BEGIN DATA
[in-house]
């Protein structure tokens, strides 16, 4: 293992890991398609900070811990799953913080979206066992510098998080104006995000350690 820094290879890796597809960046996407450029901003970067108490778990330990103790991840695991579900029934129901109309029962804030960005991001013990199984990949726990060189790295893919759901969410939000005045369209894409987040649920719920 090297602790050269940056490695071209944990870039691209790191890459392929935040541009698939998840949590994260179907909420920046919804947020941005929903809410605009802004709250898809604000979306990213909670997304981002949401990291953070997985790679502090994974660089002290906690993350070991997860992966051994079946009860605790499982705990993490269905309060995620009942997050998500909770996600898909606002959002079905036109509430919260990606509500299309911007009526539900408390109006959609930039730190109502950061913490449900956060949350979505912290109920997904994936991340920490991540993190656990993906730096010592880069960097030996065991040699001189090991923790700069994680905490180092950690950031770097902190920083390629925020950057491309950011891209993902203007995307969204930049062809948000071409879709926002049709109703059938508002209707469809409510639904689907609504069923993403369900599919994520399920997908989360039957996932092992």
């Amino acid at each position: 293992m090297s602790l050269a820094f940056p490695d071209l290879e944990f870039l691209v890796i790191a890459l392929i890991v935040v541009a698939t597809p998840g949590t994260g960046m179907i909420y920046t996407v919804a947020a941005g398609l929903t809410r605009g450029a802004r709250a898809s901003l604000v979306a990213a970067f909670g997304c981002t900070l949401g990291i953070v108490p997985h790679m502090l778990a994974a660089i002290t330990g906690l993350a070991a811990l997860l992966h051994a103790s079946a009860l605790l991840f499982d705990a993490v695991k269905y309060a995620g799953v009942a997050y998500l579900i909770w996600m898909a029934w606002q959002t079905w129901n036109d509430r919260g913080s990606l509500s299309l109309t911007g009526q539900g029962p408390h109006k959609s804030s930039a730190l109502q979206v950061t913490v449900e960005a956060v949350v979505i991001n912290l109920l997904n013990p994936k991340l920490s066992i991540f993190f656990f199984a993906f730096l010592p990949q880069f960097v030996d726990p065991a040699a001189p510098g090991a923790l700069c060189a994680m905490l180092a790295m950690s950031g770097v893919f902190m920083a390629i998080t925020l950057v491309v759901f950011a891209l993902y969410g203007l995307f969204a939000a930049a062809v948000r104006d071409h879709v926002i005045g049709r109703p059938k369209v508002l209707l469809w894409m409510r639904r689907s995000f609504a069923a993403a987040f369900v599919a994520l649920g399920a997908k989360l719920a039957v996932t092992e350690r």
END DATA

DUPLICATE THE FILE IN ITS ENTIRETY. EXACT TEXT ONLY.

[in-house]
């Protein structure tokens, strides 16, 4: 293992890991398609900070811990799953913080979206066992510098998080104006995000350690 820094290879890796597809960046996407450029901003970067108490778990330990103790991840695991579900029934129901109309029962804030960005991001013990199984990949726990060189790295893919759901969410939000005045369209894409987040649920719920 090297602790050269940056490695071209944990870039691209790191890459392929935040541009698939998840949590994260179907909420920046919804947020941005929903809410605009802004709250898809604000979306990213909670997304981002949401990291953070997985790679502090994974660089002290906690993350070991997860992966051994079946009860605790499982705990993490269905309060995620009942997050998500909770996600898909606002959002079905036109509430919260990606509500299309911007009526539900408390109006959609930039730190109502950061913490449900956060949350979505912290109920997904994936991340920490991540993190656990993906730096010592880069960097030996065991040699001189090991923790700069994680905490180092950690950031770097902190920083390629925020950057491309950011891209993902203007995307969204930049062809948000071409879709926002049709109703059938508002209707469809409510639904689907609504069923993403369900599919994520399920997908989360039957996932092992």
């Amino acid at each position: 293992m090297s602790l050269a820094f940056p490695d071209l290879e944990f870039l691209v890796i790191a890459l392929i890991v935040v541009a698939t597809p998840g949590t994260g960046m179907i909420y920046t996407v919804a947020a941005g398609l929903t809410r605009g450029a802004r709250a898809s901003l604000v979306a990213a970067f909670g997304c981002t900070l949401g990291i953070v108490p997985h790679m502090l778990a994974a660089i002290t330990g906690l993350a070991a811990l997860l992966h051994a103790s079946a009860l605790l991840f499982d705990a993490v695991k269905y309060a995620g799953v009942a997050y998500l579900i909770w996600m898909a029934w606002q959002t079905w129901n036109d509430r919260g913080s990606l509500s299309l109309t911007g009526q539900g029962p408390h109006k959609s804030s930039a730190l109502q979206v950061t913490v449900e960005a956060v949350v979505i991001n912290l109920l997904n013990p994936k991340l920490s066992i991540f993190f656990f199984a993906f730096l010592p990949q880069f960097v030996d726990p065991a040699a001189p510098g090991a923790l700069c060189a994680m905490l180092a790295m950690s950031g770097v893919f902190m920083a390629i998080t925020l950057v491309v759901f950011a891209l993902y969410g203007l995307f969204a939000a930049a062809v948000r104006d071409h879709v926002i005045g049709r109703p059938k369209v508002l209707l469809w894409m409510r639904r689907s995000f609504a069923a993403a987040f369900v599919a994520l649920g399920a997908k989360l719920a039957v996932t092992e350690r």